Humorist and author Mark Twain is often remembered as having said, “The reports of my death have been greatly exaggerated.”
The same sentiment can be applied to Fresno’s main street, Blackstone Avenue. That’s because no matter how many times the big street, especially the southern part, is counted out and put down, it keeps coming back.
Blackstone is in the middle of a renaissance of epic proportion, one that is delivering jobs, a more attractive landscape and better prices on goods and services for all of us.
Blackstone’s condition has been a hot topic lately. Everyone has an opinion about how the street should look and what kinds of products should be offered there. While the debate rages on, progress is already being made. Fresnans are deciding what the street should look like. The economic demand we all play a part in generating is causing local and national businesses alike to take notice of central and south Fresno. The result: Blackstone is taking on a different appearance, as those same companies pour millions of dollars into refurbishing old buildings and constructing new ones.
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As Blackstone reinvents itself, we reap the benefits. Best of all, the exciting transformation is occurring without taxpayer subsidy, has nothing to do with government mandates and has everything to do with the free market.
Take, for example, the newest addition. Love them or hate them, Walmart has resurrected the old Mervyn’s at the corner of Blackstone and Ashlan avenues, breathing new life into central Fresno. After Mervyn’s left, the building and lot sat unused for years. Now, 300 people are working in a store that is generating economic activity and tax revenue for the city and county of Fresno.
The list goes on. At McKinley and Blackstone avenues, Taco Bell recently spent tens of thousands of dollars to remodel and beautify its existing restaurant, and O’Reilly Auto Parts constructed and opened a brand-new store. Trendy Dutch Bros. Coffee took over an old drive-through burger stand, refurbished it and is now serving coffee to Fresno City College students and south Fresnans who need a caffeinated pick-me-up. The locally owned franchise hired more than two dozen workers and has plans to hire more before becoming a 24-hour operation.
Good things are also happening at the southwest corner of Blackstone and Clinton avenues. The lots that used to be home to Happy Steak restaurant and a handful of old houses are now a boarded-up, blighted mess. They are dark, unsafe, and more often than not, full of trash.
Enter Smart & Final. The chain already has three locations in Fresno, one downtown and two others — you guessed it, north of Shaw Avenue. Recognizing that there are profits to be made by setting up shop in the south, the company wants to make the troubled corner its new home.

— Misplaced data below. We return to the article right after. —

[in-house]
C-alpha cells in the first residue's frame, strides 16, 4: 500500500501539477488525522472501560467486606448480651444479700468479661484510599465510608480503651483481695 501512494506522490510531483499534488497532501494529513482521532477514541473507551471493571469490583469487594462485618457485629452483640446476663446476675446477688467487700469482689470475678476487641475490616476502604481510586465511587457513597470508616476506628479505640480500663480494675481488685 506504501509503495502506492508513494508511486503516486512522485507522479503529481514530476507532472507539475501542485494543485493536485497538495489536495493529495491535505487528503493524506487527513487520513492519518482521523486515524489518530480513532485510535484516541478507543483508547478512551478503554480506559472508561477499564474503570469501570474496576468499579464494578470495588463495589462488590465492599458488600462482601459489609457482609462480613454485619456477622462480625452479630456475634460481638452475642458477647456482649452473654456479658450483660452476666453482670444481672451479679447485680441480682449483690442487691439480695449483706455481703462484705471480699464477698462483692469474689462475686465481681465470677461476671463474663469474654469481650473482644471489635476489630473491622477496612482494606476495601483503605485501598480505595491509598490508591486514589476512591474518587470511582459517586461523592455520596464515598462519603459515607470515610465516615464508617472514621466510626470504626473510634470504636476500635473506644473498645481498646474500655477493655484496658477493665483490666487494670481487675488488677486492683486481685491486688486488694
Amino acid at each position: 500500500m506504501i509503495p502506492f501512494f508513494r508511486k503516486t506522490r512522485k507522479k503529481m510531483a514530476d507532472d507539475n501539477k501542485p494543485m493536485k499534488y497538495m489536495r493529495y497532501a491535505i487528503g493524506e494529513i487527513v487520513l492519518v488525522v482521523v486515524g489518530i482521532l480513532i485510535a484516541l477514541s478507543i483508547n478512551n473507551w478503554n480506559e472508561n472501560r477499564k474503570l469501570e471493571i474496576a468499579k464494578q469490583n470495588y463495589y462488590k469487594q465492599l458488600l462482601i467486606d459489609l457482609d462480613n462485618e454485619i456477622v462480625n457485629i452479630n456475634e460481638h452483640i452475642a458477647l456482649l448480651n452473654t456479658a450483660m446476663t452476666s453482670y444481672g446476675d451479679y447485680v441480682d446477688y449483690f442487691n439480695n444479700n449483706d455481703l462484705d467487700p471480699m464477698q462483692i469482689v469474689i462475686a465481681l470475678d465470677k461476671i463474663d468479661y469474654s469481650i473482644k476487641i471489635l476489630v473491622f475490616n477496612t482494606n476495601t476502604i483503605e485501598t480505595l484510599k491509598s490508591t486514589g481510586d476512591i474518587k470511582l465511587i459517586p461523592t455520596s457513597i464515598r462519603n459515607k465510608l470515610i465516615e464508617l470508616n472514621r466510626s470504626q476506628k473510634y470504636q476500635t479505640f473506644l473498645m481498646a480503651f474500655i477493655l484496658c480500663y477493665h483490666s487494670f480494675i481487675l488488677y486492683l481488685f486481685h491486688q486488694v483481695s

The retailer plans to clear away the blight and build a Smart & Final Extra, a full-service grocery store featuring fresh meats and fruits and vegetables. About 20 full-time and dozens of part-time jobs will be created, in addition to the construction manpower needed to build the facility. I applaud the company’s leadership for doing business in Fresno, and especially for choosing the south, where jobs, economic activity and healthy food choices are so badly needed.
With the support of the Chamber of Commerce and nearby residents, the project is wending its way through City Hall, where it will have its day before the council this spring.
There are a number of factors that go into selecting an area in which to build. Each company has a formula that includes analysis of population and housing density in a given area and traffic volume, as well as the surrounding neighborhood’s annual household income. Could the avalanche of activity on Blackstone Avenue be an indicator that central and south Fresno are on their way back? It certainly appears that way.
Sadly, there are still those who drive Blackstone Avenue with vision clouded by pessimism. These people will never see the beauty of a tire store owner refurbishing the outside of his shop, nor would they ever smile should the furniture store get a snazzy new sign. People like this don’t rejoice when a new business moves in or when an old one survives another year.
Yes, Blackstone has challenges we will deal with for decades to come, but it’s my job to face those issues optimistically, and not just rant about them as I drive down the street wearing blinders.